Few dates possess as strong a cultural resonance as 1984.
Orwell’s novel, a dystopian fantasy of a state-controlled world, still looked like a distinct possibility when that year came to pass. The Cold War ground on, the Soviet Union seemed implacable, and the totalitarian threat to individualism seemed as present as it did when the book was first published in 1949.
Apple’s 1984 Mcintosh was the breakthrough that set the computer on course to becoming a household object. It was not just the portable size of the Macintosh or its UI design but specific storytelling that enabled Apple to frame this product as a victory for the individual hero over a faceless, Orwellian authority. The Macintosh became a symbol of personal liberation.
Then we stepped into financial crisis, Trump’s presidency, robot dogs roaming the streets beside police officers, decentralized currencies revolutionizing the economy, jobs being automated, and billionaires commercializing space as Earth faces a record-breaking climate crisis…The Internet and Technology did not stitch us all together.
One week ago, Apple held its Fall Hardware Event. It took more than an hour and a half to introduce the new devices. Something struck me powerfully: drowning in water, freezing in the snow, burning in the desert. Just merely surviving. This is how Apple introduced its latest array of Apple Watche.
For the past 40-odd years, Apple has been the greatest company on Earth at precisely one thing: channeling our optimism for a better tomorrow through objects crafted to be faster, slimmer, and more capable than ever. Once a celebratory glimpse of the future, last week’s show, was all-in on another tact opening its hardware event with very different storytelling: the world is already on fire. You’re already getting burned. Just make sure that you live to tell the tale. Some dark positioning for the dark times we live in.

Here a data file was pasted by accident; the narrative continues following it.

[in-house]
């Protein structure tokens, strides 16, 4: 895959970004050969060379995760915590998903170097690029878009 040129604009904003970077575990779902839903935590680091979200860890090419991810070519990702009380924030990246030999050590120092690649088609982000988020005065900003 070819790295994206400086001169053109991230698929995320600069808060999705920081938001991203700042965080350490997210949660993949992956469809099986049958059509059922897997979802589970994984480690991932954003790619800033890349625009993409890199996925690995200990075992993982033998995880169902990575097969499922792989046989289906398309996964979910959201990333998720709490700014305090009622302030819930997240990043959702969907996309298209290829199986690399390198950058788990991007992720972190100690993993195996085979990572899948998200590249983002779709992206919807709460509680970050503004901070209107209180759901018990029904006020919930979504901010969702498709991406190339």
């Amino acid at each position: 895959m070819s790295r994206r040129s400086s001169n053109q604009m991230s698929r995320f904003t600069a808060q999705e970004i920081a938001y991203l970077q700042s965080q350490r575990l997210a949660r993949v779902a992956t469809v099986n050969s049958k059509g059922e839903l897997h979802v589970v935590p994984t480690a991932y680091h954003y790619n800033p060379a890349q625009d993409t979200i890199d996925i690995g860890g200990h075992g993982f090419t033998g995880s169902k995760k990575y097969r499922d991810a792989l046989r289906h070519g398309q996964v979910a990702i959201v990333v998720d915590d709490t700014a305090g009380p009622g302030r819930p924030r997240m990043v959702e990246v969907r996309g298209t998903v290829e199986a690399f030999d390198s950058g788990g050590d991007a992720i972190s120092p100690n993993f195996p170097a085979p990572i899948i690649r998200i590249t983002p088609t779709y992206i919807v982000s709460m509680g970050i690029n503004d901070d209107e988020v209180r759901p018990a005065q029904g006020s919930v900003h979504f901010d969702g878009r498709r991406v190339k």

Let’s go back to 1984. It was a fiction of resistance, rebellion and winning over to a better future. Today, Apple’s newest line of products doesn’t promise to make your life better, per se, but they will do what they can to prevent your life from worsening. That’s a depressing reason to drop €800 on a new smartwatch.
What does the world’s most powerful brand radically shifting its storytelling exactly means and how may it limit us? I can’t help thinking that it’s too easy to be the guru of optimism when conditions are optimal. Paradoxically, the Anthropocene also raises questions in terms of storytelling, if we believe in the capacity of narratives in changing attitudes, understanding, and ultimately behaviors. I wonder if Apple will be satisfied with this role of “McGiver of disaster” or if it will be able to show more courage and ambition in and for the future.